This last term has been craaazy! I have no idea where to find time to finish all assignments, projects, business proposals, researches, and at the same time get ready for midterms! I missed a few posts for Open Source class because of the terribly heavy workload. But they are coming soon! Today I want to share some of the work I did for Release 0.7 of Telescope project.
This release started for me with a Triage meeting where I was one of two people who ran it. The purpose of such meetings is not to solve issues, but rather to keep track of the project’s state, discuss the problems, and make sure everyone has pieces to work on during the release. I was responsible for taking notes and posting them to Telescope Wiki pages.
During the next class, we had a planning session and I had the same responsibilities. The resulting notes that you could find on Telescope Wiki. In the planning session, we were discussing our goals for Release 0.7 as well as later releases. There were a lot of things our team had in mind that could be implemented. I think we shared some cool ideas and even I as a newbie in the project had something to add too. Unfortunately, we are limited in time: the end of the term is close. At the end of the meeting, I had a feeling that we managed to set aside high priority tasks and divide them among the remaining releases.
It was really pleasing to get such a feedback as I really tried hard to make notes as understandable and well structured as possible 🙂
Release 0.7 for me was all about the frontend which I did not actually enjoy. I created a low fidelity prototype for one of the pages we decided to create. This part was fun, I like drawing and creating something new. To come up with a prototype, I went through a few popular online platforms that have similar functionality. One of the main ‘inspirations’ for me was Outlook’s ‘Update your profile’ page. I liked how interactive it was compared to the others. Additionally, I was relying on my previous experience from the coop work where I was developing the backend and fixing bugs in frontend for a credit and risk assessment application. Back then I noticed how many of the applications screens looked very similar to Outlook profile and configuration screens. I found such kind of the layout of a page (with interactive dropdowns, instant error messages, no additional pages and windows) more user-friendly and easier to understand, develop, and debug. Drawing on these thoughts I created sketches that are attached to this issue.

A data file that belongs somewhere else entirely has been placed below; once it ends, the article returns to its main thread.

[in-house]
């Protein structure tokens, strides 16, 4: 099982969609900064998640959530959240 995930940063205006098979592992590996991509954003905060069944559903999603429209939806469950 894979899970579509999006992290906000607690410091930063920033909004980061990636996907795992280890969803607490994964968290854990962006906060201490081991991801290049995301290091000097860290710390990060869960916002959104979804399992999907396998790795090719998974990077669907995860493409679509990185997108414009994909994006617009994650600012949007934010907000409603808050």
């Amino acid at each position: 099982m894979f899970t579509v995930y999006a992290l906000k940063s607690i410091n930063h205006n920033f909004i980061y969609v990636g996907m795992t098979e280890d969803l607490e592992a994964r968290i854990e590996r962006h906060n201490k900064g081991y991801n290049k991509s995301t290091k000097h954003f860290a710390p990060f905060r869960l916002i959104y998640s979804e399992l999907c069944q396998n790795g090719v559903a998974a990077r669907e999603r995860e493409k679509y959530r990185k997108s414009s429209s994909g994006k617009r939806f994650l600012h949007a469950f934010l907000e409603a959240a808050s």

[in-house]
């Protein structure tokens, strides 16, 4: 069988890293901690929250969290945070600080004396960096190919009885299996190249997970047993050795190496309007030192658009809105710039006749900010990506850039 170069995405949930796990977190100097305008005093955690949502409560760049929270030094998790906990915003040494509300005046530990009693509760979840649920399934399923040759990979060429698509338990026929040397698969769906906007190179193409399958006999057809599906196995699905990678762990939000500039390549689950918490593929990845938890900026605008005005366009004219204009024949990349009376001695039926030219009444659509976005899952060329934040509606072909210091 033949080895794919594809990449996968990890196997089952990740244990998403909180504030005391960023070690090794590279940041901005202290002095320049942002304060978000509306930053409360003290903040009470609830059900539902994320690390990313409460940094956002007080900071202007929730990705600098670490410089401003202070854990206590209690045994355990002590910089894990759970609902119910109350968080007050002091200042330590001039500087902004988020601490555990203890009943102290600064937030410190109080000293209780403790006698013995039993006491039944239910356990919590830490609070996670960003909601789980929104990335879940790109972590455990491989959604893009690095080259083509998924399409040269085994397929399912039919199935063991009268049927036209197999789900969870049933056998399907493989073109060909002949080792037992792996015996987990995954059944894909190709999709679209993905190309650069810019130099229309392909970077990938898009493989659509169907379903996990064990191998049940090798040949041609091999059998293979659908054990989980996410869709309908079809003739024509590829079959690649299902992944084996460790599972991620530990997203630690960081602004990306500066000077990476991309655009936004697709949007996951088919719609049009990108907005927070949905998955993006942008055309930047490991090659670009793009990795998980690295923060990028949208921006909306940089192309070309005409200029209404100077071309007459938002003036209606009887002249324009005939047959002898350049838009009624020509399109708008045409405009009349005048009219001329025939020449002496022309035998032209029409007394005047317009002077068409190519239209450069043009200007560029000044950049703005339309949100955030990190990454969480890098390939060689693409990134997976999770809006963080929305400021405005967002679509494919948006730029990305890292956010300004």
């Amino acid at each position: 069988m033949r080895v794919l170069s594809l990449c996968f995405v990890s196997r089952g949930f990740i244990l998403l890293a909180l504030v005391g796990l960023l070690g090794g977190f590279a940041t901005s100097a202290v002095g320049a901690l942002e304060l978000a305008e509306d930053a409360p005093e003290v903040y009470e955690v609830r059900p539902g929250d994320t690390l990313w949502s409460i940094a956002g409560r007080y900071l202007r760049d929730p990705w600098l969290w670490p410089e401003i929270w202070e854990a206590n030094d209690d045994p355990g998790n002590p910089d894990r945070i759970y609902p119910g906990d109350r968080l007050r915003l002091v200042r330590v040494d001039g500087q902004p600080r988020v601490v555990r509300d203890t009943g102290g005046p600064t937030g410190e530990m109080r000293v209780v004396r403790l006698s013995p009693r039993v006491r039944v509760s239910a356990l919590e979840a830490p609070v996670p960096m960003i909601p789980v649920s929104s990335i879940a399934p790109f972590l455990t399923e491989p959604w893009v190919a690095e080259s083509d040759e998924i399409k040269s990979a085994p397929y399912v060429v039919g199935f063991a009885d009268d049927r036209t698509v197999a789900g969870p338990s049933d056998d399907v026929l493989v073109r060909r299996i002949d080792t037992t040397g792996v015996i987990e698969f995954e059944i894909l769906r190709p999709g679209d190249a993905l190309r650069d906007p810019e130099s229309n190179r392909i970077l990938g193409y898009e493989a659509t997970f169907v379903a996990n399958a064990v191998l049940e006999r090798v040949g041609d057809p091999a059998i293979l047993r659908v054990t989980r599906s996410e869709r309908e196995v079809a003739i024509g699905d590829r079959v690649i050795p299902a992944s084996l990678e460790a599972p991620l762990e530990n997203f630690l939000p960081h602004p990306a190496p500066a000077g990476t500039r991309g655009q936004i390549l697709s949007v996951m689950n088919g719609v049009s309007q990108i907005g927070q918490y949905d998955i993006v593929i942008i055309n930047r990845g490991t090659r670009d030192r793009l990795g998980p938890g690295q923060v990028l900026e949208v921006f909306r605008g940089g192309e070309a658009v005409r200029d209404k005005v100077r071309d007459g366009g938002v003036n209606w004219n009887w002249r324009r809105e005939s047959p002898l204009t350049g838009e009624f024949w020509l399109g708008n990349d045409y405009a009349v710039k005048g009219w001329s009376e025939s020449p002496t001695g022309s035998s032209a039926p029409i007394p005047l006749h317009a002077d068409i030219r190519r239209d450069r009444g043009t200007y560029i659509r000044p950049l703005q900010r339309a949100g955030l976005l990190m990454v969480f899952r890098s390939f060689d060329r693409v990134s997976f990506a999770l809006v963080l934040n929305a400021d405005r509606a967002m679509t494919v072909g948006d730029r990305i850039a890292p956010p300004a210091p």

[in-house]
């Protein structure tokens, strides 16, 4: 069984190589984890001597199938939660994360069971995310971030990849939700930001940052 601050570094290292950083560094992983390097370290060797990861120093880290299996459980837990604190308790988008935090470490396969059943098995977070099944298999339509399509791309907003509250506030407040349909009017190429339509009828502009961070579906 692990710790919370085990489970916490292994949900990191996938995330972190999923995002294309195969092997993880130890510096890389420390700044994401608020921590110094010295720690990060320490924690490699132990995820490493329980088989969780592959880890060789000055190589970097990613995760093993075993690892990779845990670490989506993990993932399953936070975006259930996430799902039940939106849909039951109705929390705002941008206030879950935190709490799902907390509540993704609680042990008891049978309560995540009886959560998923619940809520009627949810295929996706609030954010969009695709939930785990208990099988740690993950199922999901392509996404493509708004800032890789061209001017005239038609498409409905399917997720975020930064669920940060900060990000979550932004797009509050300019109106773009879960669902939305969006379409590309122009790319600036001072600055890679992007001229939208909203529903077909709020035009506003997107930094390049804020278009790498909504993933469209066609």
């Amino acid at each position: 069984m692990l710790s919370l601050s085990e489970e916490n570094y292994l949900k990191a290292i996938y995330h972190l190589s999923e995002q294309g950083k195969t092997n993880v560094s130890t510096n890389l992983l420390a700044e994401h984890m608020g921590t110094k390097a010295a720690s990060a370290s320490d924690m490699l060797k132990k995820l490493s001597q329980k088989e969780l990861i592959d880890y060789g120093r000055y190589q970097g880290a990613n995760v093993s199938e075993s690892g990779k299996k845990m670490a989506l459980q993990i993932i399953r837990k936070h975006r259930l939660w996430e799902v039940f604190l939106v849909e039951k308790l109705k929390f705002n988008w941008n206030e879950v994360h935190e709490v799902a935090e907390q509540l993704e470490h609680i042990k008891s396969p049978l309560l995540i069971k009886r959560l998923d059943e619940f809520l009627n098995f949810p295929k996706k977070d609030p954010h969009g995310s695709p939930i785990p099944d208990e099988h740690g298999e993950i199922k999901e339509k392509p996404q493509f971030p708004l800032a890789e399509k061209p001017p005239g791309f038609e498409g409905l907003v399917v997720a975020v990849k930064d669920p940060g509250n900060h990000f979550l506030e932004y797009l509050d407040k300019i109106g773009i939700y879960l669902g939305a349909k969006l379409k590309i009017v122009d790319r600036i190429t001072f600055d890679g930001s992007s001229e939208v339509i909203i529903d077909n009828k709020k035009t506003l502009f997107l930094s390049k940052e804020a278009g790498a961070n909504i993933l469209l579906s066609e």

As a next step, I asked to be assigned the implementation issue for the page I have prototyped. The plan was to take on a simple issue first, so here is a bug I was assigned to bug. The description has been changed since I started working on it, but you can still see the old version of it if you unfurl ‘old issue text’ collapse element.
A simple issue it looked, but the reality turned out to be much more complex. First, I struggled with loading this page locally on my laptop. I was trying different methods to run Docker, change code in
.env file, etc. Having spent a day in fruitless attempts, I decided to talk to our Slack community. It appeared I was not the only one with such a problem. As I now understand, I was running backend server locally, which was enough for my previous work on Telescope, but in order to work on the frontend, I also need to run the frontend Gatsby development server.
I started working on the issue where I just needed to remove general styling that was unwanted on this page.
I could not reproduce the issue in two different browsers I had installed on my workstation – Safari and Google Chrome. After a discussion with the creator of the issue, I found out he was using Firefox.
I was requested to make changes in the .css file, so I just added elements’ IDs to the stylesheet with necessary properties. And again, what looked like an easy walk in a park, turned out to be a confusing mess. See my follow-up to this issue on github:
As suggested I used port number for a Gatsby live-reloading development server. My changes worked but, this should not be surprising at this point, a new problem had occurred. The HTML for our frontend is automatically generated by Gatsy, so many elements do not have IDs specified, while available classes are not necessarily unique for a given page. For example, the body element of the page where I had to modify styling, was automatically generated by Gatsy and did not have the ID. It made impossible to write a selector in CSS file which would affect only this page. This made me look into other options I had to modify styling on the page. I learnt that it is possible to inject styles with java script but it looked too complicated for such a small fix. I’ve never worked with Gatsby before, I was not sure whether it was OK to change code in our .js file because the task was to update .css only and I did not like the idea of such fix. I decided to bring up this issue in the class, and hoped my classmates agree that we had to change the approach to such problems or that someone could show me a less awkward solution.
Indeed, the discussion in the class highlighted a hidden conflict with our initial approach. The Telescope uses both static CSS files and the Material-UI styles via Gatsby which don’t work well together. Also, it is a bad architectural design to have styling defined in two completely different places of the project. With this in mind, the team decided to go with Material-UI as the single source of styling information. It supports a CSS-in-JS approach to extend existing styles with custom-defined ones, and this will most likely be the way we will control web page styling in the Telescope going forward.